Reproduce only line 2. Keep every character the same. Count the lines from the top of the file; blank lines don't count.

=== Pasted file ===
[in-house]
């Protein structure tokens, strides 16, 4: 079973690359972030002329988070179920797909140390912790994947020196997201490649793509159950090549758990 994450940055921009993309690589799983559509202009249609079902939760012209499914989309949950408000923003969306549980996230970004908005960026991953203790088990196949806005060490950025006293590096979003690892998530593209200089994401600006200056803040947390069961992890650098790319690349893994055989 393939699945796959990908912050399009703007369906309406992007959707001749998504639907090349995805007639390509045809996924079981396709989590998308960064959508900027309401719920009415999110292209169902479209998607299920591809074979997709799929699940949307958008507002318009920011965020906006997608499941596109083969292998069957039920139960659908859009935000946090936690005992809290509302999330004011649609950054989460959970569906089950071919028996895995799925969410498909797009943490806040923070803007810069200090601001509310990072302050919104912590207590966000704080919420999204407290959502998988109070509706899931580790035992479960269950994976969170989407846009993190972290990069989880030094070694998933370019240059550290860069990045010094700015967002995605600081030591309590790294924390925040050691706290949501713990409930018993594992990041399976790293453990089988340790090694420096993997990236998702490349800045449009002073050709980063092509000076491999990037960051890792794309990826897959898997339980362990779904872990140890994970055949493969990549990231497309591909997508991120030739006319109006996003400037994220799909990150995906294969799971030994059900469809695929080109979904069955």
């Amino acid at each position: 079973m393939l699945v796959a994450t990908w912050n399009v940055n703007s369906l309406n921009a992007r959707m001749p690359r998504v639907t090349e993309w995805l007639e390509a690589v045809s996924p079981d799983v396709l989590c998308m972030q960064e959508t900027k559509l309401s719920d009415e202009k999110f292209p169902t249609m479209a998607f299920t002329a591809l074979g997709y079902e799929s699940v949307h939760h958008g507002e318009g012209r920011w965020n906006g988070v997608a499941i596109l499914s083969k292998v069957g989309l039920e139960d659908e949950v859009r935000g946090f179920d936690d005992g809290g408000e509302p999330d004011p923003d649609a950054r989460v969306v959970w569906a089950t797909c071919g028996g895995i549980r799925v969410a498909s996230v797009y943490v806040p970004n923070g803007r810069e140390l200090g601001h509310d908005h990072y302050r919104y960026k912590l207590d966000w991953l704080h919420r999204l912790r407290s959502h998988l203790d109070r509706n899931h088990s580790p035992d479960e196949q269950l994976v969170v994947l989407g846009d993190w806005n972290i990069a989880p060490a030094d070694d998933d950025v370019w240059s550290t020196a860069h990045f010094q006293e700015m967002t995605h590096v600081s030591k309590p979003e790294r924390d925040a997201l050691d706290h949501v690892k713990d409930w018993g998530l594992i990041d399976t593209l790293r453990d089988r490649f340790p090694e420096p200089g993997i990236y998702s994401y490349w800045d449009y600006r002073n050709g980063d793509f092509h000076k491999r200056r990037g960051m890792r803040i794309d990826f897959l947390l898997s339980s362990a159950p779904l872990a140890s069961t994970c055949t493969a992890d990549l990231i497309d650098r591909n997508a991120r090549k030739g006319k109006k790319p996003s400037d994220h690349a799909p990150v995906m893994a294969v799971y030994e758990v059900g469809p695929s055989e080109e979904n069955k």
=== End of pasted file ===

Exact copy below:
């Protein structure tokens, strides 16, 4: 079973690359972030002329988070179920797909140390912790994947020196997201490649793509159950090549758990 994450940055921009993309690589799983559509202009249609079902939760012209499914989309949950408000923003969306549980996230970004908005960026991953203790088990196949806005060490950025006293590096979003690892998530593209200089994401600006200056803040947390069961992890650098790319690349893994055989 393939699945796959990908912050399009703007369906309406992007959707001749998504639907090349995805007639390509045809996924079981396709989590998308960064959508900027309401719920009415999110292209169902479209998607299920591809074979997709799929699940949307958008507002318009920011965020906006997608499941596109083969292998069957039920139960659908859009935000946090936690005992809290509302999330004011649609950054989460959970569906089950071919028996895995799925969410498909797009943490806040923070803007810069200090601001509310990072302050919104912590207590966000704080919420999204407290959502998988109070509706899931580790035992479960269950994976969170989407846009993190972290990069989880030094070694998933370019240059550290860069990045010094700015967002995605600081030591309590790294924390925040050691706290949501713990409930018993594992990041399976790293453990089988340790090694420096993997990236998702490349800045449009002073050709980063092509000076491999990037960051890792794309990826897959898997339980362990779904872990140890994970055949493969990549990231497309591909997508991120030739006319109006996003400037994220799909990150995906294969799971030994059900469809695929080109979904069955």